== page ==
It was only after I was removed from the situation, separated my emotions from the situations and actions that ACTUALLY happened, that I began to see the situation for what it really was – a waste of time with someone who didn’t actually care about me in the way I deserved to be cared about.
From that, I saw the silver lining in what felt like the most painful breakup in history.
1. No man should ever stay upon a pedestal that he did not climb up himself. Never again will I place someone on top of there – he has to earn that spot.
2. I’m stronger than anything life throws at me (well, or most things at least) and while things hurt really badly, I won’t dwell in that place longer than I need to to feel and experience. Once I’ve learned what I need to learn and have dealt with the emotions properly, I’m getting the hell out of that murky hole.
3. Being so caught up in the fog of something I thought was real but wasn’t definitely caused me more harm than good in the long run. Sure, it was hard on me personally, as most breakups are, but I also saw that I ignored a lot of important things in my life – I took a hiatus from being the friend and the person I want to be for the people who actually deserved my time and effort.
What the actual heck was I doing?
In a relationship, the other person should be building you up instead of looking down on you from that pedestal, helping you see your surroundings clearer rather than fogging them up with lies, and they should be enabling you to be the best you can be both professionally and personally.
What I thought I wanted was that relationship – what I actually needed was the breakup.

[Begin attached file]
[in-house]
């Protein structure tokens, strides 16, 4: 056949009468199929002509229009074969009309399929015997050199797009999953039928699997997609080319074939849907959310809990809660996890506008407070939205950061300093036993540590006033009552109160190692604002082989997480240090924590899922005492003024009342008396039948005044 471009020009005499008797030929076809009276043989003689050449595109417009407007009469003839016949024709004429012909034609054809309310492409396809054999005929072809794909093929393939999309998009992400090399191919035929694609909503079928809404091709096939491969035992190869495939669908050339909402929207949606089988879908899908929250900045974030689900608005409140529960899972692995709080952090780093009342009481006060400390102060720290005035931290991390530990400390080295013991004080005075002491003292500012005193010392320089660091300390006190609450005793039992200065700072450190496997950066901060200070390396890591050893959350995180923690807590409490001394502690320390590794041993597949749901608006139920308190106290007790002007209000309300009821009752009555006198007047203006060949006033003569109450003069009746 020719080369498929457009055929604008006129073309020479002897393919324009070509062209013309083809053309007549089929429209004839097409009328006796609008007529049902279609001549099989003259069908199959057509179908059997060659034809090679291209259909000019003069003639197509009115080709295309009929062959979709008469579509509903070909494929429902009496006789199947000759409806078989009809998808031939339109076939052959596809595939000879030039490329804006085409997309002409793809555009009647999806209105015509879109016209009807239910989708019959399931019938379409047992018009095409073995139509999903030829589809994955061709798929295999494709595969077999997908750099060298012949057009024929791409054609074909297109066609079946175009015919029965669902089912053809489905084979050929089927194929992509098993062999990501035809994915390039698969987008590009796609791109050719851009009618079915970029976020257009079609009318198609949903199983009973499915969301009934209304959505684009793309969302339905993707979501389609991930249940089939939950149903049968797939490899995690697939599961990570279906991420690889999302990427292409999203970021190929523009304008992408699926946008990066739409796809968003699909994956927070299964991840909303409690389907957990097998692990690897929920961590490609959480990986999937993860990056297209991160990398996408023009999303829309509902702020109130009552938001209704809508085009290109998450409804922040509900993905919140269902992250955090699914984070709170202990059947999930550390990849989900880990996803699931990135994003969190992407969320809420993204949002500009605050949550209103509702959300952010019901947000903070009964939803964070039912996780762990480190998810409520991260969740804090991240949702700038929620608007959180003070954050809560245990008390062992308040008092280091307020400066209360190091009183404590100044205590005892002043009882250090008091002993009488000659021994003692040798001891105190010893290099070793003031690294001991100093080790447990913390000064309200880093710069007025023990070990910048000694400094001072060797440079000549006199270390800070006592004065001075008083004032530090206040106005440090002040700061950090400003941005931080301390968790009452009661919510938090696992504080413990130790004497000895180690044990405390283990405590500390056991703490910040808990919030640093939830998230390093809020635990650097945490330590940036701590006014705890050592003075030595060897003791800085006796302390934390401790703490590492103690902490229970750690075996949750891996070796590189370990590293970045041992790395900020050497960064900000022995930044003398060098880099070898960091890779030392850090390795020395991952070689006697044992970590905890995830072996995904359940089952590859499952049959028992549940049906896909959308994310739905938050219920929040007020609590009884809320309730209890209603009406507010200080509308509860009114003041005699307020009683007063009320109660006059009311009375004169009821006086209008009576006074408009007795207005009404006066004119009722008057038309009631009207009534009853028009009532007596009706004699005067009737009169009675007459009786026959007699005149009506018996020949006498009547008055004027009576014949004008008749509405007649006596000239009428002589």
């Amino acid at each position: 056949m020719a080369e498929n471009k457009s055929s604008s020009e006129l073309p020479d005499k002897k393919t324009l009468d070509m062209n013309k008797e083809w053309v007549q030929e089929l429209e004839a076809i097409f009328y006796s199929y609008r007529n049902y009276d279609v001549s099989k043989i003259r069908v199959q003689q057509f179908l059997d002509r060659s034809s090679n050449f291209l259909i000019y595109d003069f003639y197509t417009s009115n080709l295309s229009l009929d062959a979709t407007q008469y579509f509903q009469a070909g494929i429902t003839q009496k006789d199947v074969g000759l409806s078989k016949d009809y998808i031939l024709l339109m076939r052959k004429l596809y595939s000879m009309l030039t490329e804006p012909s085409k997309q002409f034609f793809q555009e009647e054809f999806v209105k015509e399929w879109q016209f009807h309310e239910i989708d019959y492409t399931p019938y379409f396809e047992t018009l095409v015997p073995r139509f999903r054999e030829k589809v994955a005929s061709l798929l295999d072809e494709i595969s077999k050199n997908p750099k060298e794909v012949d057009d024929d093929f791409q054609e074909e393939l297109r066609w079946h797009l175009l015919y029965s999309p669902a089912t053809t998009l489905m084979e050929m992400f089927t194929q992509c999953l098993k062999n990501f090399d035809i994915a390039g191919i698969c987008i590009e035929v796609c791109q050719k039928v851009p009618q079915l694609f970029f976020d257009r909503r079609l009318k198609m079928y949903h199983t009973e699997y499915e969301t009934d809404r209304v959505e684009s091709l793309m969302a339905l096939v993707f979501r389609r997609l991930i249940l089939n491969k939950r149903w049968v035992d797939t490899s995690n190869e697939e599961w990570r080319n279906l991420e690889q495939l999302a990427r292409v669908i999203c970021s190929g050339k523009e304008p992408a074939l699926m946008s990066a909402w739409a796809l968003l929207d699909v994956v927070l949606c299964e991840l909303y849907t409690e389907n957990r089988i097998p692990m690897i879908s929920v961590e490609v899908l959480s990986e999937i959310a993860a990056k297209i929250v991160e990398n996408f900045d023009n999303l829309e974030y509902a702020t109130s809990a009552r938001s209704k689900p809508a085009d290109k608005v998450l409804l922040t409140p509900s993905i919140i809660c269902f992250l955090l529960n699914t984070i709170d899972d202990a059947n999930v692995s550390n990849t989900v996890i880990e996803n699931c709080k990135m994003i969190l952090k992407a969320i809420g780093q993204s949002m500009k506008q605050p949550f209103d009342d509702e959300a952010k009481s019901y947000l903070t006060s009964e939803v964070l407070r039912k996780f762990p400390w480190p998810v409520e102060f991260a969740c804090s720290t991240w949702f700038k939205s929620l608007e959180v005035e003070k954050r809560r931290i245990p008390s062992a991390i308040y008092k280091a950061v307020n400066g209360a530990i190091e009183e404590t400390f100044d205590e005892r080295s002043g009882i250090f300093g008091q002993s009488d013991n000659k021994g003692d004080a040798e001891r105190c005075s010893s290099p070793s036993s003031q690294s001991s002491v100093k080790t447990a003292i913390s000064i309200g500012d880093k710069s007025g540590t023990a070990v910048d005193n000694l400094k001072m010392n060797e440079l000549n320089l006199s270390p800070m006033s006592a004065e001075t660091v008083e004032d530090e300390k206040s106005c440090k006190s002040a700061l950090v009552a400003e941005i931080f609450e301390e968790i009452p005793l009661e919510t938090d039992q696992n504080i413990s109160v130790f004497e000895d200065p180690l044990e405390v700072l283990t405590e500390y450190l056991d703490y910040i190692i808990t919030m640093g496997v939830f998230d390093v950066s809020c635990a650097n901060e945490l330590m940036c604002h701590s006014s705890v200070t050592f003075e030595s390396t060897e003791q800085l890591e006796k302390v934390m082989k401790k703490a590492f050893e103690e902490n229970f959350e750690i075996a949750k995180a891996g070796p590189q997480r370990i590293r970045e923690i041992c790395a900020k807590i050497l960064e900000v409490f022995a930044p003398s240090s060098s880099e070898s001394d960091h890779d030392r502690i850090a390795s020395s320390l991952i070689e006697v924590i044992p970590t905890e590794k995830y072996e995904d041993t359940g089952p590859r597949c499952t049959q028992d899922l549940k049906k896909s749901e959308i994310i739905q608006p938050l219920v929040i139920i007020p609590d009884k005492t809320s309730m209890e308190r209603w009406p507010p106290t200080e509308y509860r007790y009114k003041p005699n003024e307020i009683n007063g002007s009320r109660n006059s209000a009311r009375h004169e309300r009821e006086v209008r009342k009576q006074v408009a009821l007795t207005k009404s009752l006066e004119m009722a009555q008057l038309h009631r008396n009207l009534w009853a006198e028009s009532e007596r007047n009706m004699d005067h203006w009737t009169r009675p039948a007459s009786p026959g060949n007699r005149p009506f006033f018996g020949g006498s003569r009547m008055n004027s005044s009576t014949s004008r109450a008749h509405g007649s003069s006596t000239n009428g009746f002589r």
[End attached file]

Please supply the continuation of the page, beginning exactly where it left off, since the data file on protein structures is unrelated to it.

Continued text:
After the fog cleared, I was able to figure out that the universe didn’t give me what I wanted for a reason. And that was a hard lesson to learn – I don’t want to downplay that.
What I wanted, with every single fiber of my being, was that relationship and that’s because I had built it up in my head into something it wasn’t. The universe was like, “Okay, that’s cute Kate but no. You’ve had enough of this so let’s just put a stop to it, ok? Yep… Okay… Stop hugging him so tightly…”
And thank gosh it did. I can truly say that I’m happier, more focused and I’m getting back to the things that make me who I am – aka. finishing up/editing my new book!
Do me a favor and take a moment to think about a situation that you’ve been thrown into headfirst. A situation that was beyond tough. A situation that took a lot out of you emotionally.
Was it a job you wanted really badly but didn’t get?
Was it a relationship that ended before you felt it was ready (like mine)?
Was it a health scare that turned out okay but really sucked going through it?
Now, try to find that silver lining:
After the job passed you up, did you find something even better that you wouldn’t have applied to if you would’ve gotten the first job? If not the job, did you meet some really great coworkers who became friends? Did you learn a new skill or find that you were better at a certain aspect of the job you ended up taking that you didn’t expect?
If the relationship ended prematurely in your mind, did you find a kind man or woman to date after? Did you learn that you don’t need to rely on anyone else for your happiness and now you’re a strong, single badass human? Did you learn what you want and don’t want in your next relationship?
If you had a health scare (and I hate that if you did), did you find that through the turmoil you actually became closer with your family? Did friends come to your side that you thought didn’t care in that way? Did you learn to value the days just a little bit more than you did before?
The universe doesn’t always give us what we want but it does give us what we need.
Next time you find yourself in a situation that feels like it sucks, take some time to whine and stomp and then try to figure out the good you can take from it – that silver lining.
Think about the lesson or the lessons you learn as the gift you get after going through the tough stuff. Those rough patches that tested your character and your strength will truthfully only make you stronger moving forward.
(Side note: Above when I said I was finishing up/editing my new book – this is actually a chapter from it! Stay tuned darlin because I’m going to make 2018 my year)